If you are looking for an answer to the question What is Artificial Intelligence? and you only have a minute, then here's the definition the Association for the Advancement of Artificial Intelligence offers on its home page: "the scientific understanding of the mechanisms underlying thought and intelligent behavior and their embodiment in machines."
However, if you are fortunate enough to have more than a minute, then please get ready to embark upon an exciting journey exploring AI (but beware, it could last a lifetime) …
In this new century, the core opportunity - and challenge - facing corporate managers, as well as those investing in their activities, is not just to harness new technology to develop and deliver attractive products and services in ways that generate a healthy profit. It is also to do so in ways that contribute to meaningful progress against the ethical obligations imposed by UN's Sustainable Development Goals. Daunting as it is, this obligation is made more difficult still -- in both practical and ethical terms -- by the very nature of the digital/AI technology on which such progress depends. For the first time in human history, that technology makes it possible to take human beings out of critical decision loops entirely. The ethical questions thus raised far outrun the settled wisdom embodied in yesterday's laws, regulations, and cultural practices.
In October a German group published its position on ethics and AI. With the new European Commission tipped to put forward a comprehensive AI policy in the first 100 days of office, a lot of scrutiny has been given to the proposals. German consumer rights organisation, vzbv, CEO, Klaus Müller explained: "We expect this report – which was drafted by experts for the German Ministries of the interior and justice/consumers – to influence the plans of the European Commission. At the presentation of the report people already said that its findings should now become part of the EU-level debate." There are several reasons to take the report seriously.
Artificial Intelligence is a hot topic and many organizations are now starting to exploit these technologies, at the same time there are many concerns around the impact this will have on society. Governance sets the framework within which organizations conduct their business in a way that manages risk and compliance as well as to ensure an ethical approach. AI has the potential to improve governance and reduce costs, but it also creates challenges that need to be governed. The concept of AI is not new, but cloud computing has provided the access to data and the computing power needed to turn it into a practical reality. However, while there are some legitimate concerns, the current state of AI is still a long way from the science fiction portrayal of a threat to humanity.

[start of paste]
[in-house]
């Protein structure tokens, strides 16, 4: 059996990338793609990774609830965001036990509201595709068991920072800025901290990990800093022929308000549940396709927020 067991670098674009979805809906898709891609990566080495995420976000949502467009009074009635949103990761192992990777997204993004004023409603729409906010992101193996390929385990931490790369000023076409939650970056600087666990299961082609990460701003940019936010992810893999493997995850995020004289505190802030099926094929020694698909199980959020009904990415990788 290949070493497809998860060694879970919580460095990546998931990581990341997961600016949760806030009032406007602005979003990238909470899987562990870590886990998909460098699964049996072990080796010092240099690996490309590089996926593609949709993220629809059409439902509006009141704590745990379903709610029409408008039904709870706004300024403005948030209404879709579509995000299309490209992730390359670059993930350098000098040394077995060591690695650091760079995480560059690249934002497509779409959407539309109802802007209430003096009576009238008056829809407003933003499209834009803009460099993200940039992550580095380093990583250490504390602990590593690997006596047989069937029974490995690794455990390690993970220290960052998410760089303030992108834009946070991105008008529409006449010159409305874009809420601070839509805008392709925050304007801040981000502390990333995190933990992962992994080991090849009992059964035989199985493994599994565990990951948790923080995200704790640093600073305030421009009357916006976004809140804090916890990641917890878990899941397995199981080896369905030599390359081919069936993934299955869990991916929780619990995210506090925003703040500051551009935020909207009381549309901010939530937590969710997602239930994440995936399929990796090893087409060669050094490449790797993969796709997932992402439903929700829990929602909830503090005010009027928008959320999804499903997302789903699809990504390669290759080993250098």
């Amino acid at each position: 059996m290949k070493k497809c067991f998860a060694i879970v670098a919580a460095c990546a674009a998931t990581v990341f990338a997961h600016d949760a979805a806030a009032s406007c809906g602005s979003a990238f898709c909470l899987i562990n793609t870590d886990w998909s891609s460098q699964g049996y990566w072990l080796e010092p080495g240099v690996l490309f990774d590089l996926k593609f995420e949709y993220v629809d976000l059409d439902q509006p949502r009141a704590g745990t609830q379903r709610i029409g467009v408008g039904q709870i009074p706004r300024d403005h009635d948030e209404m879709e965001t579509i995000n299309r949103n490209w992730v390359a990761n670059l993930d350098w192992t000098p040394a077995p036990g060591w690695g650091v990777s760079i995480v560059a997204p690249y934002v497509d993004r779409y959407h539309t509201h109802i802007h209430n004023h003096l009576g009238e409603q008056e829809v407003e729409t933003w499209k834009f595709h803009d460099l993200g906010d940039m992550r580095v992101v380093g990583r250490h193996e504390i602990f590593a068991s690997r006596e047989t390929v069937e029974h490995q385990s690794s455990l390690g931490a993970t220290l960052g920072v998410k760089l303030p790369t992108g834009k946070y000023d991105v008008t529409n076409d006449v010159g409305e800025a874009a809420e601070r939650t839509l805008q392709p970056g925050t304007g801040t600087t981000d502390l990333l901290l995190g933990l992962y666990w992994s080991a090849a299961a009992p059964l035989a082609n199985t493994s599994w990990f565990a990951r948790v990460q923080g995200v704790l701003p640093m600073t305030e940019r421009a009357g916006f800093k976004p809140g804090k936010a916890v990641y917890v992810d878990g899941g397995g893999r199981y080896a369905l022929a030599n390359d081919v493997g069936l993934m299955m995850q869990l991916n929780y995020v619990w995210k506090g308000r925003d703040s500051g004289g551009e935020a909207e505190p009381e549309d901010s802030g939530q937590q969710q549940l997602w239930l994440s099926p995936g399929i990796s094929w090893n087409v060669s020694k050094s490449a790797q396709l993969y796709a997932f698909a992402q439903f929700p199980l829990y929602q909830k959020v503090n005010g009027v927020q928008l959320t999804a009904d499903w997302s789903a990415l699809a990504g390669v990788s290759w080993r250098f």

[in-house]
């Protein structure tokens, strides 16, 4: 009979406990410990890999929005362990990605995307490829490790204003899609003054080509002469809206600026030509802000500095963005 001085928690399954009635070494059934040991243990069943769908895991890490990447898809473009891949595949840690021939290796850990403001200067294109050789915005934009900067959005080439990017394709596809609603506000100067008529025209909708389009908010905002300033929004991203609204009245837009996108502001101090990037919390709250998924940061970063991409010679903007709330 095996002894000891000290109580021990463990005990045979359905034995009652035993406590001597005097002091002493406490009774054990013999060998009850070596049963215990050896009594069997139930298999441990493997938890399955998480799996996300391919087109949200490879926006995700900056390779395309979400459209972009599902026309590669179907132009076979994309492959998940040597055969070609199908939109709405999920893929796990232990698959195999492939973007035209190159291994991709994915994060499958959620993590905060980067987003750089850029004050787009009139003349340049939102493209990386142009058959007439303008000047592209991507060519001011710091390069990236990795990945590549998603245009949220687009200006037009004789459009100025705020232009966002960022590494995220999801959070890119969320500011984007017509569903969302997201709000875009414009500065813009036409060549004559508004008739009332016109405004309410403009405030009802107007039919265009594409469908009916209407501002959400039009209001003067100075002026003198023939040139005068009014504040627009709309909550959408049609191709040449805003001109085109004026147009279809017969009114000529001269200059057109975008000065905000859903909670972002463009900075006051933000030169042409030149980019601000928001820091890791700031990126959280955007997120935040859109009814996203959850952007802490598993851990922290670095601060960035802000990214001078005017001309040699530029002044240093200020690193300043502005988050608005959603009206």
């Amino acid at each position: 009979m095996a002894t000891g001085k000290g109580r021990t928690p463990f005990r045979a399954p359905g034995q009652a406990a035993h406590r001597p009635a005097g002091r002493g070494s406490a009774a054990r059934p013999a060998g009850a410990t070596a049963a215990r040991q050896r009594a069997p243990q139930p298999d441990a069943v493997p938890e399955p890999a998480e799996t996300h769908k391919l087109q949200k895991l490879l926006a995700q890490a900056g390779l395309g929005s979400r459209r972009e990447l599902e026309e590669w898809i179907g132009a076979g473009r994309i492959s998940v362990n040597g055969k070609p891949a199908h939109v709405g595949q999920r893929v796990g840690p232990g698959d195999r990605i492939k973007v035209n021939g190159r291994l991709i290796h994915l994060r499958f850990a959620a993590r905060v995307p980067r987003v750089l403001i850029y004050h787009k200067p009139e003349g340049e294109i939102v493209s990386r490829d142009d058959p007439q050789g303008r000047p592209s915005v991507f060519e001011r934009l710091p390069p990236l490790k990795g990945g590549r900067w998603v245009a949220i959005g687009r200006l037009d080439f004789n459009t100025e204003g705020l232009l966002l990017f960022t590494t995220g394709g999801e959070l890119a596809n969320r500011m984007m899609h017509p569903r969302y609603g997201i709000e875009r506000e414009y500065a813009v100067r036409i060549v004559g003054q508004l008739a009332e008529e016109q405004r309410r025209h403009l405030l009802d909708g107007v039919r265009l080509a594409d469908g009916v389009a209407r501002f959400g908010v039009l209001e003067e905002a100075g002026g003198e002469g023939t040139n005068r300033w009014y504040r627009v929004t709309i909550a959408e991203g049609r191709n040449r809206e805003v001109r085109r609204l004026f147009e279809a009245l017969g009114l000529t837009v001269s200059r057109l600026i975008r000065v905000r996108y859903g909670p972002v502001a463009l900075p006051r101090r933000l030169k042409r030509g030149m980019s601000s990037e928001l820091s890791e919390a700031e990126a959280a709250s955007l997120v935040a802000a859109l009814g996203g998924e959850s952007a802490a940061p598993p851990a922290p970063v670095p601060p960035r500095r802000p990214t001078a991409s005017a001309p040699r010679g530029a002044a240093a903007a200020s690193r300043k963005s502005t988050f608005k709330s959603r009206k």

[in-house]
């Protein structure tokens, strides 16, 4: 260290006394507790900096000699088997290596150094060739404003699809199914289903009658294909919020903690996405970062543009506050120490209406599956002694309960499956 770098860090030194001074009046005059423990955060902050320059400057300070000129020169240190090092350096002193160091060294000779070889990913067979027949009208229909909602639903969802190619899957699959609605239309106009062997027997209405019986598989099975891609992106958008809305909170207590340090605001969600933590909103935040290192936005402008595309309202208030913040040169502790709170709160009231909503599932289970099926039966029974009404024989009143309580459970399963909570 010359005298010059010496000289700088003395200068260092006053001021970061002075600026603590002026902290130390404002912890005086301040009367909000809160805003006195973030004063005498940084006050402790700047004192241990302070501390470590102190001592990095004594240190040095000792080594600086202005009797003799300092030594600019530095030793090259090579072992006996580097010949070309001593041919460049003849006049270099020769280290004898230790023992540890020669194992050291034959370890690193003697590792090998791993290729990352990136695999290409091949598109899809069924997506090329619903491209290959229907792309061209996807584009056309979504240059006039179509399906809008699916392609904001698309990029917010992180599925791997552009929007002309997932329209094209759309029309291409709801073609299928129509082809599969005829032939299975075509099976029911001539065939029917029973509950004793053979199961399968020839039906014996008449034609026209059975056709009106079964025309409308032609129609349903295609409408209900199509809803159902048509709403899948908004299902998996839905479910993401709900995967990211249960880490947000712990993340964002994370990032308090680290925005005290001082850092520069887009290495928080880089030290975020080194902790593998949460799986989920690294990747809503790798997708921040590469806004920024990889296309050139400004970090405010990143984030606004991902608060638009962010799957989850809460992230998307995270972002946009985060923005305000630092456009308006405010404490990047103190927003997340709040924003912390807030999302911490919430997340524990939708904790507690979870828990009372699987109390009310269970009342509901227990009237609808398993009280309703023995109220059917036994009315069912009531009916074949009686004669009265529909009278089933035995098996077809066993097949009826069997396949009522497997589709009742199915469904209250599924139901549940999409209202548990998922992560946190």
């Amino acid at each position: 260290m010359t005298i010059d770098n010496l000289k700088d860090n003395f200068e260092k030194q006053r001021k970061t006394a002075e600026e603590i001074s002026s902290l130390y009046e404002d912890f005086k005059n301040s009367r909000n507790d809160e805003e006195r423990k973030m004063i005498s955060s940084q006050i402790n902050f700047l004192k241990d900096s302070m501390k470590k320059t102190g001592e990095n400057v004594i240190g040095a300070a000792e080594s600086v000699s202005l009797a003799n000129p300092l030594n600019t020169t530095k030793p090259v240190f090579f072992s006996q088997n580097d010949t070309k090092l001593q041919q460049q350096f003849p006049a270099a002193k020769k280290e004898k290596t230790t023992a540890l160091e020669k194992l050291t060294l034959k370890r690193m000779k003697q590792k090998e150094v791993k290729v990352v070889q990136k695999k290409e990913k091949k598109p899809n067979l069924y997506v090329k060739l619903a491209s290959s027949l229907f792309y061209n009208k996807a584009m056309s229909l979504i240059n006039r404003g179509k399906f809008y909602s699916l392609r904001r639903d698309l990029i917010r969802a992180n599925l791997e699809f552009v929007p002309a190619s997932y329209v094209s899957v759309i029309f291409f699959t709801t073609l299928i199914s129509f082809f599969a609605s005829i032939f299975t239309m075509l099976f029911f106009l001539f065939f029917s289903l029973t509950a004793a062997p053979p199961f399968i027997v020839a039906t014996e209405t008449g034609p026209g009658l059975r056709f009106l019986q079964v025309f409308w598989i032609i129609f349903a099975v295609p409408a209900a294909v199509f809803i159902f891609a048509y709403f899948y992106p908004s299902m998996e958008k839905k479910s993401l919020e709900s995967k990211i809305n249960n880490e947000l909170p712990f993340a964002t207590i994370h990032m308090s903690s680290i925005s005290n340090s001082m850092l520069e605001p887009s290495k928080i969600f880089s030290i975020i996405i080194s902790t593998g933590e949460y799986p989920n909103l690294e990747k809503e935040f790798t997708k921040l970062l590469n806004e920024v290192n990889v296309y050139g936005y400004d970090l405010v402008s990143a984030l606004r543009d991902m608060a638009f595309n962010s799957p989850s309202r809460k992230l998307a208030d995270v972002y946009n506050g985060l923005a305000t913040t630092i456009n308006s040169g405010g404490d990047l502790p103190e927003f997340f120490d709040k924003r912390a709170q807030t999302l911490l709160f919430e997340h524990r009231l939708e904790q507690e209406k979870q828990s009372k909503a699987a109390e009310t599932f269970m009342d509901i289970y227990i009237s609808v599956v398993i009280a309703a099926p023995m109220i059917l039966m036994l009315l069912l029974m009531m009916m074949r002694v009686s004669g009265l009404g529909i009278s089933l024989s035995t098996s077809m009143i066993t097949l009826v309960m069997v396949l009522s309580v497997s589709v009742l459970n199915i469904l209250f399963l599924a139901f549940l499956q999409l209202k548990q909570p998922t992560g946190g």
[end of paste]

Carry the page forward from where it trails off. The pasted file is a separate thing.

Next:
We all know that artificial intelligence and machine learning will magically solve all your business problems, while Alexa makes you a dry martini and takes out the garbage, right? Wait a minute--lofty promises and fanciful fantasies around AI haven't been realized broadly in the banking industry, or many others for that matter. AI is encountering challenges in healthcare and even at Google, AI can raise controversy. So let's take a closer look: Why do AI and machine learning (ML) projects fail, and what should you do to steer clear of the pitfalls? The biggest problem blocking AI and ML projects centers on underlying data, says Bassam Chaptini, chief technology officer at Unqork, an enterprise software company that caters to the financial services and insurance industries.
In 2016 The Washington Post unleashed a new reporter on the world, an artificial intelligence (AI) system called Heliograf. In its first year, it churned out 300 short reports on the Rio Olympics, followed by 500 brief articles about the presidential election, which clocked up pretty good engagement online. Meanwhile, pharmaceutical companies are increasingly turning to AI to drastically speed up the process of discovering new drugs, analysing huge quantities of data to come up with new molecules that could potentially have a therapeutic effect. It's moves like these that have led some to suggest that, one day at least, AIs might be deemed owners of copyright or other intellectual property (IP). However, according to most legal and technology experts, this scenario is a long way off.